weekly yoga classes and boxing lessons with renowned referee
Richard Steele. After missing the last six games of his
sophomore season because of torn cartilage in his right knee,
Kambala returned last summer for a second stint at Pete Newell's
Big Man Camp in Hawaii, where, says Newell, "all the teachers
said he was one of the most improved players."
Kambala's footwork has been much smoother this season than in
the past, and he has increased the range on his shooting.
Mostly, he says, he is playing better because he's thinking
better. "I'm more under control now," says Kambala. "I still
have work to do, but for the most part I'm happy."
A COWBOY WHO CAN'T SHOOT
As of Sunday, Oklahoma State point guard Doug Gottlieb may have
been leading the nation in assists for the second straight year,
but he wasn't doing much else to help the Cowboys win. Gottlieb
was averaging 9.6 assists a game but was shooting a woeful 18.8%
from three-point range and 40.5% from the foul line. In Oklahoma
State's 64-59 loss last Saturday to Texas A&M, Gottlieb played
35 minutes and scored two points on 1-for-6 shooting, though he
did have 13 assists....
Pauley Pavilion didn't provide much of a home court advantage
for UCLA during the Bruins' 76-61 loss to Arizona on Jan. 20.
UCLA shot four free throws in the game....
Of the nine defeats suffered by Top 25 teams on Saturday, none
was more shocking than Arizona's 80-72 loss at USC. The Trojans,
who had been playing with a six-man rotation, lost two players
to season-ending injuries two days before facing the Wildcats.
One was 6'7" sophomore Sam Clancy, who was USC's top scorer and
rebounder, and the other was senior sixth man Jarvis Turner.
For the latest scores and recruiting news, plus more from Seth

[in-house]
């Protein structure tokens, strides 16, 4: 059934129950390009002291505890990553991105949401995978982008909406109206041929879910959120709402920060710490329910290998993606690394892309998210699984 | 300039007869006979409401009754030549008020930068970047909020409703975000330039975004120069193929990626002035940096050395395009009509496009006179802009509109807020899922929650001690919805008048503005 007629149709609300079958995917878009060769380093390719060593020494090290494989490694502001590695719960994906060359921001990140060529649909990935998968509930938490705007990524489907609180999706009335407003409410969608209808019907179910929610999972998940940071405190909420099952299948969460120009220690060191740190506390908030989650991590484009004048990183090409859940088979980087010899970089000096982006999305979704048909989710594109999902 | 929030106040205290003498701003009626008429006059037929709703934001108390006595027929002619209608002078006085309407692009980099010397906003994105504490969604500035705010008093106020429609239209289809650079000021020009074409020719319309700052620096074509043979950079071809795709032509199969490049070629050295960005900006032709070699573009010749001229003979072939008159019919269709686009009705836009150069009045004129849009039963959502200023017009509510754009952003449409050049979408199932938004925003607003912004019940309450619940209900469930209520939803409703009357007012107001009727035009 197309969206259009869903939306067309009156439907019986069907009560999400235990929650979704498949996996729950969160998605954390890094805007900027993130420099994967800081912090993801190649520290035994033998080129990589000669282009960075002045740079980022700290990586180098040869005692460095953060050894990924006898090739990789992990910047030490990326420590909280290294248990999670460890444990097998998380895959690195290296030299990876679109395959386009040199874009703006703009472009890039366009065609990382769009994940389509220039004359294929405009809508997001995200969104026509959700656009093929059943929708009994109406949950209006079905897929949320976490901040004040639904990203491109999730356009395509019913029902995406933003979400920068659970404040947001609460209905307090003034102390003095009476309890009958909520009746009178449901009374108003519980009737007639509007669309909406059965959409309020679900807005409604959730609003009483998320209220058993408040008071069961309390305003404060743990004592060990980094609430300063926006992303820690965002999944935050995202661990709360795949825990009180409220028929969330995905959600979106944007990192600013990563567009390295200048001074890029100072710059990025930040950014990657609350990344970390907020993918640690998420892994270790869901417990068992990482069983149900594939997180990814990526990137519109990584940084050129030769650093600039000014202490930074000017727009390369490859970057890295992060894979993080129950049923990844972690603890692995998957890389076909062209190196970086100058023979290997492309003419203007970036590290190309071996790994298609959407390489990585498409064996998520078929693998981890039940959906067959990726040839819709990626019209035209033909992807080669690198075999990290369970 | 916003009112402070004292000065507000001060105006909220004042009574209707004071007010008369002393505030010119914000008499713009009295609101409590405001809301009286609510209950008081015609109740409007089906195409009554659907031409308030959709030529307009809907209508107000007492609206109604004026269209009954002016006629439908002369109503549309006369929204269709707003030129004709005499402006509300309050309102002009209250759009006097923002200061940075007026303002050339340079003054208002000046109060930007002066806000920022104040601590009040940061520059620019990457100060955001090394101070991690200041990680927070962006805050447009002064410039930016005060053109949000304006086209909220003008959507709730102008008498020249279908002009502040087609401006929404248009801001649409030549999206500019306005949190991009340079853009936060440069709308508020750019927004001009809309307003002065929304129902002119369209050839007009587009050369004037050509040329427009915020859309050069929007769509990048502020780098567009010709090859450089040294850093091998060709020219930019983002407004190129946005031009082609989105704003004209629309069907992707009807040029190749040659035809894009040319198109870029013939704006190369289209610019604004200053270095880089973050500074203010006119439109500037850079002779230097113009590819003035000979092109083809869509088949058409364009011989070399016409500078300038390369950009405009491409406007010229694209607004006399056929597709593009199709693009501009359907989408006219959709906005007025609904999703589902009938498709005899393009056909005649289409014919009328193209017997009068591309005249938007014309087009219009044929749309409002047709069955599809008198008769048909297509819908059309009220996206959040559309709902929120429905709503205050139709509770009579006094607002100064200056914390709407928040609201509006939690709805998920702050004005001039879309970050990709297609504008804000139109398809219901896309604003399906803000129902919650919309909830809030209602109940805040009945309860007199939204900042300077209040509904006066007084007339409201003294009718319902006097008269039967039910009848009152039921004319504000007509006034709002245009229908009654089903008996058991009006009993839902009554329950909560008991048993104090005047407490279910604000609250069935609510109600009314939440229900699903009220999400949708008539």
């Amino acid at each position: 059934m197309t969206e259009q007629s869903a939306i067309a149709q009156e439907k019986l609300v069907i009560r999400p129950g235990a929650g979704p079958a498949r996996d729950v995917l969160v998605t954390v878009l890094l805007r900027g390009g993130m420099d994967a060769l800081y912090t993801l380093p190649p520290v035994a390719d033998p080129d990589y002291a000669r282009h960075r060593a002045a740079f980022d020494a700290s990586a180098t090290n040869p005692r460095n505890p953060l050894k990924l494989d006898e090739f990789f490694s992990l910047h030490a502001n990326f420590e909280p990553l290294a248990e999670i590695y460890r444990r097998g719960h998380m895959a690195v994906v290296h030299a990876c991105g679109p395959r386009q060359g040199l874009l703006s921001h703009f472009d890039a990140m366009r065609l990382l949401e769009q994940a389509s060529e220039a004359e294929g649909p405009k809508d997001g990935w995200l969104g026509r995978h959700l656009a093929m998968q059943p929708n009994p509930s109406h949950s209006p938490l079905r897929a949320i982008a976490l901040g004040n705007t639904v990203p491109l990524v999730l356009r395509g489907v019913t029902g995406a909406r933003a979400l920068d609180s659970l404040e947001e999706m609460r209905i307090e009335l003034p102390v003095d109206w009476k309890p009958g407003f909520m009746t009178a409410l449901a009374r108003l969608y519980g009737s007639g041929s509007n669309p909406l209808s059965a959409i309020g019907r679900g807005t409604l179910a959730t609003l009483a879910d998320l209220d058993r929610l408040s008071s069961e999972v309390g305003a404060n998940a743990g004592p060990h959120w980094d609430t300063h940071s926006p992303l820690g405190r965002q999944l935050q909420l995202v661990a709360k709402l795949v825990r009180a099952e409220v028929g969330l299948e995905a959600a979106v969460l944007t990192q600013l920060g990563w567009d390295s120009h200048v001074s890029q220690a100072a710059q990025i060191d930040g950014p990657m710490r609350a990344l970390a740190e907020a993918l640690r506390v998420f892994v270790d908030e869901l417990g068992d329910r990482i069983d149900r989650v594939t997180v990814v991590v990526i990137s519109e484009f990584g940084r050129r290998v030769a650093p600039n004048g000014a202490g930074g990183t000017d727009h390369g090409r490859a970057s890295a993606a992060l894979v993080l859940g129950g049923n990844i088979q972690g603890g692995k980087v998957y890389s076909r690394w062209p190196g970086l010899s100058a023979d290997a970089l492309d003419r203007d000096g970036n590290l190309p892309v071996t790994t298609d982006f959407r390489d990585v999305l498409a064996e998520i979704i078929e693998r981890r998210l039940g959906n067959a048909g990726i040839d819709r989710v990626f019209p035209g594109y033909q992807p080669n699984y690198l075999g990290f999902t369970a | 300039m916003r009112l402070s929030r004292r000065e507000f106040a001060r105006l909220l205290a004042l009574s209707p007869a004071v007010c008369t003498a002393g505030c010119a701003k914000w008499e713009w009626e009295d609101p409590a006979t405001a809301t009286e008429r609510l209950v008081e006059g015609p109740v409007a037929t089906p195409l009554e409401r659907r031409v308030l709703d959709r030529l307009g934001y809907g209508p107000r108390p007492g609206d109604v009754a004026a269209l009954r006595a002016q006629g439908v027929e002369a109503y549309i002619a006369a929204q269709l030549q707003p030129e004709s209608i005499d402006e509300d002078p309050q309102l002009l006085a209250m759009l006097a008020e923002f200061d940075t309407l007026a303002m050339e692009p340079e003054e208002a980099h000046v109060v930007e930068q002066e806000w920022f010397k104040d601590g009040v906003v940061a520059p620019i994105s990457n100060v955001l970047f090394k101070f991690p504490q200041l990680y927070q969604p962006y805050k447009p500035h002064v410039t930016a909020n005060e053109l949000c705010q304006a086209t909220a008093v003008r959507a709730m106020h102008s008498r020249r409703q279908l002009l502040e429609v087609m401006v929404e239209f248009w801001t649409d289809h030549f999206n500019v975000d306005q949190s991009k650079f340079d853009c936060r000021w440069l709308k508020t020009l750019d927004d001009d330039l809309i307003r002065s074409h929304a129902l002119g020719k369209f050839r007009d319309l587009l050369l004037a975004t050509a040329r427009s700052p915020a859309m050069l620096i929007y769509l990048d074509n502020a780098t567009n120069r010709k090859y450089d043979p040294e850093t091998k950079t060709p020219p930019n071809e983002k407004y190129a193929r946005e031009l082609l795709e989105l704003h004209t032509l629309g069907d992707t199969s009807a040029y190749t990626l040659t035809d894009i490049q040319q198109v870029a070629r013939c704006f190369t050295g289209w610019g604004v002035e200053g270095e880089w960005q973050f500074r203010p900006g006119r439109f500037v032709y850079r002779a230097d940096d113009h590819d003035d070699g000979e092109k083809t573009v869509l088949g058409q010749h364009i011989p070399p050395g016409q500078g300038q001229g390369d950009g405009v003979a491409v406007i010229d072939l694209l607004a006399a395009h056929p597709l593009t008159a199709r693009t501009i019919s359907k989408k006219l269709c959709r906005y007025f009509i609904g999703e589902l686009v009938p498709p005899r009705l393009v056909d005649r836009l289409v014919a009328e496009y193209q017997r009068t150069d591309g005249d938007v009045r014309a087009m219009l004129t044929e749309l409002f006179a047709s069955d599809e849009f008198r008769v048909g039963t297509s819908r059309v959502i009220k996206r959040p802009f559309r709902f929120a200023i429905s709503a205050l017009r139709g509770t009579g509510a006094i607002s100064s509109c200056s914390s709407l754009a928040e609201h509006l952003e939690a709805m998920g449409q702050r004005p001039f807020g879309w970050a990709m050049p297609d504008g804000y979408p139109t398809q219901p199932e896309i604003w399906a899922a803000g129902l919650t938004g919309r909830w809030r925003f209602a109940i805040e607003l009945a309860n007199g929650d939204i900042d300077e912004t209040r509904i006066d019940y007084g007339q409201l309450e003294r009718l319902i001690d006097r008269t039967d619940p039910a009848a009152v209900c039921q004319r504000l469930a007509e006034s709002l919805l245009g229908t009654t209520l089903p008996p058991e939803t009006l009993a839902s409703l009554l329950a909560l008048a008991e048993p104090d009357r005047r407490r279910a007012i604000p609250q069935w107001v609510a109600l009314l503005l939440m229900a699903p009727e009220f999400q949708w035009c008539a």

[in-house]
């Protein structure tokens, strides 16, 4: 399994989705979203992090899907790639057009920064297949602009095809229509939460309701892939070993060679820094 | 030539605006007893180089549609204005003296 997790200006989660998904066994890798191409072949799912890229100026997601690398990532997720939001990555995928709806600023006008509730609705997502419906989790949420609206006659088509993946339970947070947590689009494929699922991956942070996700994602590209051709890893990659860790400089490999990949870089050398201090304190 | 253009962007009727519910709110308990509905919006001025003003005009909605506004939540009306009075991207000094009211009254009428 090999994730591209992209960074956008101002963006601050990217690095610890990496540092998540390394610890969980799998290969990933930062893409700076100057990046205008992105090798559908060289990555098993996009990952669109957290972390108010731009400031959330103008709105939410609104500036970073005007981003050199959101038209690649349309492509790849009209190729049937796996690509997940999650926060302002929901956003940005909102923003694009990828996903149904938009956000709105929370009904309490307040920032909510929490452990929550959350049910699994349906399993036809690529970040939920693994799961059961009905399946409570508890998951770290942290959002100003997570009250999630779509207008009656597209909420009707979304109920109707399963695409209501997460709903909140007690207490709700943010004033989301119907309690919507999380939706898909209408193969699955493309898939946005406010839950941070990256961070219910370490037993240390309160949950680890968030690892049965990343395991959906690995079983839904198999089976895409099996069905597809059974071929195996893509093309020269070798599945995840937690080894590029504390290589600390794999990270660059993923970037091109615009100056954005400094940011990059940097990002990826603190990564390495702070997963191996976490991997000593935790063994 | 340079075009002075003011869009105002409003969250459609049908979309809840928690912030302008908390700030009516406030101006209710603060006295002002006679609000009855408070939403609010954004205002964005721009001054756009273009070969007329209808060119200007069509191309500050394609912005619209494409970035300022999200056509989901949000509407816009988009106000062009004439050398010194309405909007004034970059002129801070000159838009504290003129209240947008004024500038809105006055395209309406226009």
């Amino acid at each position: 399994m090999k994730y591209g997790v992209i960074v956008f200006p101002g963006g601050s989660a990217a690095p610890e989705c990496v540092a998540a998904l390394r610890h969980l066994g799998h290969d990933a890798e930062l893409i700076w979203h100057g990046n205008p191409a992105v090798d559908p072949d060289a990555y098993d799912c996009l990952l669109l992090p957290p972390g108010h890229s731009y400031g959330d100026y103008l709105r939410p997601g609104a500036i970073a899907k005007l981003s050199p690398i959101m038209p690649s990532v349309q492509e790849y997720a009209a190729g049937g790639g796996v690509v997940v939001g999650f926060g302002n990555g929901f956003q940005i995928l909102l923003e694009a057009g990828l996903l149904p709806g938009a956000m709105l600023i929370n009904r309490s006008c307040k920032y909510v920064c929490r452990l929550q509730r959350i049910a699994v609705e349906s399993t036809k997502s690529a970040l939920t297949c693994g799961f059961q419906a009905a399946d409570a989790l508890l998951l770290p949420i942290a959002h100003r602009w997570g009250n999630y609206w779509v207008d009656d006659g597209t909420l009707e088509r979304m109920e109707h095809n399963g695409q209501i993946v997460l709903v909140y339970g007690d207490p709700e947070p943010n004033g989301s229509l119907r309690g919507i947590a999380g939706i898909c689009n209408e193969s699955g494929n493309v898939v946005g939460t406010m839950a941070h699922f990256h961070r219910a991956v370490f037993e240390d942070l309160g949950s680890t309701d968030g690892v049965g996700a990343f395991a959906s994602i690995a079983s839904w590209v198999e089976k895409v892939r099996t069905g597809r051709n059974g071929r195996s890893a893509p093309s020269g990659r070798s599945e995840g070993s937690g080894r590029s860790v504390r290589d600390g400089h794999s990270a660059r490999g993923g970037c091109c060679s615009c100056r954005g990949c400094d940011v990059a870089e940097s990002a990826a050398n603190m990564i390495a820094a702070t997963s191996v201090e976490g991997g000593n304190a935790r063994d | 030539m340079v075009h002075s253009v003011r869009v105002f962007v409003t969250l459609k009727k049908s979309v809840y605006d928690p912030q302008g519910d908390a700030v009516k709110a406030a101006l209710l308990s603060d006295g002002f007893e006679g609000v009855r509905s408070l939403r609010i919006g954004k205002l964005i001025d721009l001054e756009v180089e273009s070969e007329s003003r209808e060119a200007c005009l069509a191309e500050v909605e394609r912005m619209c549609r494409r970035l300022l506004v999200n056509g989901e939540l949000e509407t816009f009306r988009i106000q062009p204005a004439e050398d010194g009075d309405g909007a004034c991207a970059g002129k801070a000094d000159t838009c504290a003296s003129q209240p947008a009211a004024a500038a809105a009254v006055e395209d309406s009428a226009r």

Davis and Grant Wahl, go to cnnsi.com/basketball/college.
WEEKLY SEED REPORT
Sure, parity is the order of the day in the college game, but
this is getting ridiculous. Fourteen teams in the AP Top 25 lost
a total of 17 games last week, with nine of those losses coming
on Saturday alone. Needless to say, the carnage had its effect
on our seeds.
Most significant, Duke is now atop the East, a spot from which
it may be hard to budge the Blue Devils. They have 11 games left
in the regular season, and seven are at home, where they've won
44 in a row. (In fact, with games at Chapel Hill and Raleigh
also on the schedule, Duke will take only two overnight trips,
to play at Clemson and Georgia Tech.) Pencil the Blue Devils in
for first- and second-round games in Winston-Salem, N.C.
Also ascending to a top seed is Syracuse, which was still
undefeated as of Sunday. How the Orangemen did in their
Monday-night matchup with Connecticut will determine whether
they remain a No. 1 in the future.
The other big winner of the week was Ohio State. With victories
over Michigan State and St. John's, the Buckeyes make their
first appearance in our poll this season, as the No. 2 seed in
1. Duke (15-2)
2. Connecticut (13-3)
3. Indiana (14-3)
4. Florida (14-3)
1. Cincinnati (18-1)
2. Auburn (16-2)
3. Michigan State (13-5)
4. Texas (12-5)
1. Syracuse (15-0)
2. Arizona (16-3)
3. Tennessee (16-2)
4. Tulsa (18-1)
1. Stanford (15-1)
2. Ohio State (13-3)
3. Kansas (14-2)
4. Kentucky (13-5)